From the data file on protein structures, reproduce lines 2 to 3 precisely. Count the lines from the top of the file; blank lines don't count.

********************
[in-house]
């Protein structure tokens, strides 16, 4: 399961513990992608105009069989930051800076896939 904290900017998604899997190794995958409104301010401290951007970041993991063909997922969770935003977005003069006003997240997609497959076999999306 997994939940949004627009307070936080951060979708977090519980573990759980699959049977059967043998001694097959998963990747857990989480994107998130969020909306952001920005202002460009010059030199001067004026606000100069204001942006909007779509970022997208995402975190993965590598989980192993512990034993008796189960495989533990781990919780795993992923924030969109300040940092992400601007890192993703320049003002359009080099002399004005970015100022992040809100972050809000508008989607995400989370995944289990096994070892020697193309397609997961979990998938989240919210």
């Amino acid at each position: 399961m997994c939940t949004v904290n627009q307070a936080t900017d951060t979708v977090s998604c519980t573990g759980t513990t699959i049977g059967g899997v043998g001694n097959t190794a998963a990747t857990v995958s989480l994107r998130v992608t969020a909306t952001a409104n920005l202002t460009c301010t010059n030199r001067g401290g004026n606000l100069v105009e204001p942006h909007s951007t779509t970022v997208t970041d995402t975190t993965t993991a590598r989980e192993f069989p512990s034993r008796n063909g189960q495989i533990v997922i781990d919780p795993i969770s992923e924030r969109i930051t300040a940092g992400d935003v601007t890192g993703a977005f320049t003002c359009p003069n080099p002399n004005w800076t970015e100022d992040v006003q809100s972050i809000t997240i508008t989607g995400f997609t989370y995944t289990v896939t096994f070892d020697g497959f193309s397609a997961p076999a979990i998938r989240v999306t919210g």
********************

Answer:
């Protein structure tokens, strides 16, 4: 399961513990992608105009069989930051800076896939 904290900017998604899997190794995958409104301010401290951007970041993991063909997922969770935003977005003069006003997240997609497959076999999306 997994939940949004627009307070936080951060979708977090519980573990759980699959049977059967043998001694097959998963990747857990989480994107998130969020909306952001920005202002460009010059030199001067004026606000100069204001942006909007779509970022997208995402975190993965590598989980192993512990034993008796189960495989533990781990919780795993992923924030969109300040940092992400601007890192993703320049003002359009080099002399004005970015100022992040809100972050809000508008989607995400989370995944289990096994070892020697193309397609997961979990998938989240919210």
């Amino acid at each position: 399961m997994c939940t949004v904290n627009q307070a936080t900017d951060t979708v977090s998604c519980t573990g759980t513990t699959i049977g059967g899997v043998g001694n097959t190794a998963a990747t857990v995958s989480l994107r998130v992608t969020a909306t952001a409104n920005l202002t460009c301010t010059n030199r001067g401290g004026n606000l100069v105009e204001p942006h909007s951007t779509t970022v997208t970041d995402t975190t993965t993991a590598r989980e192993f069989p512990s034993r008796n063909g189960q495989i533990v997922i781990d919780p795993i969770s992923e924030r969109i930051t300040a940092g992400d935003v601007t890192g993703a977005f320049t003002c359009p003069n080099p002399n004005w800076t970015e100022d992040v006003q809100s972050i809000t997240i508008t989607g995400f997609t989370y995944t289990v896939t096994f070892d020697g497959f193309s397609a997961p076999a979990i998938r989240v999306t919210g």